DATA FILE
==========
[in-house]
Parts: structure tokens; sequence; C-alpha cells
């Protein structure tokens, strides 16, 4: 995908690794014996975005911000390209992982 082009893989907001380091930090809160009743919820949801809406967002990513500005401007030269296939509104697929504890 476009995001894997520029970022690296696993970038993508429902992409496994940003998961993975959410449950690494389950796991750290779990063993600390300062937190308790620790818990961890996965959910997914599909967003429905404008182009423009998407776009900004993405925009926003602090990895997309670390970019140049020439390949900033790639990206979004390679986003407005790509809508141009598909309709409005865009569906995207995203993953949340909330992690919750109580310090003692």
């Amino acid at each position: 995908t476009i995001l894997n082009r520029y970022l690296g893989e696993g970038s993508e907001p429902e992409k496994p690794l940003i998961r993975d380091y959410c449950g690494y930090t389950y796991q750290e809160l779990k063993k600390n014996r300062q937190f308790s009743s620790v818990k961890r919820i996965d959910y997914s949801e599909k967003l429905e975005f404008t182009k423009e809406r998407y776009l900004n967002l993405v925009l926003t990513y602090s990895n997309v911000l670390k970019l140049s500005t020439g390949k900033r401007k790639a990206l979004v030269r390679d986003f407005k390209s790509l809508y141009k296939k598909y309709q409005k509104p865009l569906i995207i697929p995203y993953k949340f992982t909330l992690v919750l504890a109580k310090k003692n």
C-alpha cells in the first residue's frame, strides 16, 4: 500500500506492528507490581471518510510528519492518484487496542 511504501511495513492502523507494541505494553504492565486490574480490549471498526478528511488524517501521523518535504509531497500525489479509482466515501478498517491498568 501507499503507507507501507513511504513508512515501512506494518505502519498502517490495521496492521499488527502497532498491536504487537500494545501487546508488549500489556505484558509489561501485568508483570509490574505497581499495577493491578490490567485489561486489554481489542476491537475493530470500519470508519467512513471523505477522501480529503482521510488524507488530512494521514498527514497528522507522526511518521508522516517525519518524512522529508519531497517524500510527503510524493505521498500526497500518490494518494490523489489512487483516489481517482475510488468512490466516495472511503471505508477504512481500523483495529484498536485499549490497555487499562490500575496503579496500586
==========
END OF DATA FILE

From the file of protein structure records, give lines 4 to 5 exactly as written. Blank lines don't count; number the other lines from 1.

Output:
């Amino acid at each position: 995908t476009i995001l894997n082009r520029y970022l690296g893989e696993g970038s993508e907001p429902e992409k496994p690794l940003i998961r993975d380091y959410c449950g690494y930090t389950y796991q750290e809160l779990k063993k600390n014996r300062q937190f308790s009743s620790v818990k961890r919820i996965d959910y997914s949801e599909k967003l429905e975005f404008t182009k423009e809406r998407y776009l900004n967002l993405v925009l926003t990513y602090s990895n997309v911000l670390k970019l140049s500005t020439g390949k900033r401007k790639a990206l979004v030269r390679d986003f407005k390209s790509l809508y141009k296939k598909y309709q409005k509104p865009l569906i995207i697929p995203y993953k949340f992982t909330l992690v919750l504890a109580k310090k003692n």
C-alpha cells in the first residue's frame, strides 16, 4: 500500500506492528507490581471518510510528519492518484487496542 511504501511495513492502523507494541505494553504492565486490574480490549471498526478528511488524517501521523518535504509531497500525489479509482466515501478498517491498568 501507499503507507507501507513511504513508512515501512506494518505502519498502517490495521496492521499488527502497532498491536504487537500494545501487546508488549500489556505484558509489561501485568508483570509490574505497581499495577493491578490490567485489561486489554481489542476491537475493530470500519470508519467512513471523505477522501480529503482521510488524507488530512494521514498527514497528522507522526511518521508522516517525519518524512522529508519531497517524500510527503510524493505521498500526497500518490494518494490523489489512487483516489481517482475510488468512490466516495472511503471505508477504512481500523483495529484498536485499549490497555487499562490500575496503579496500586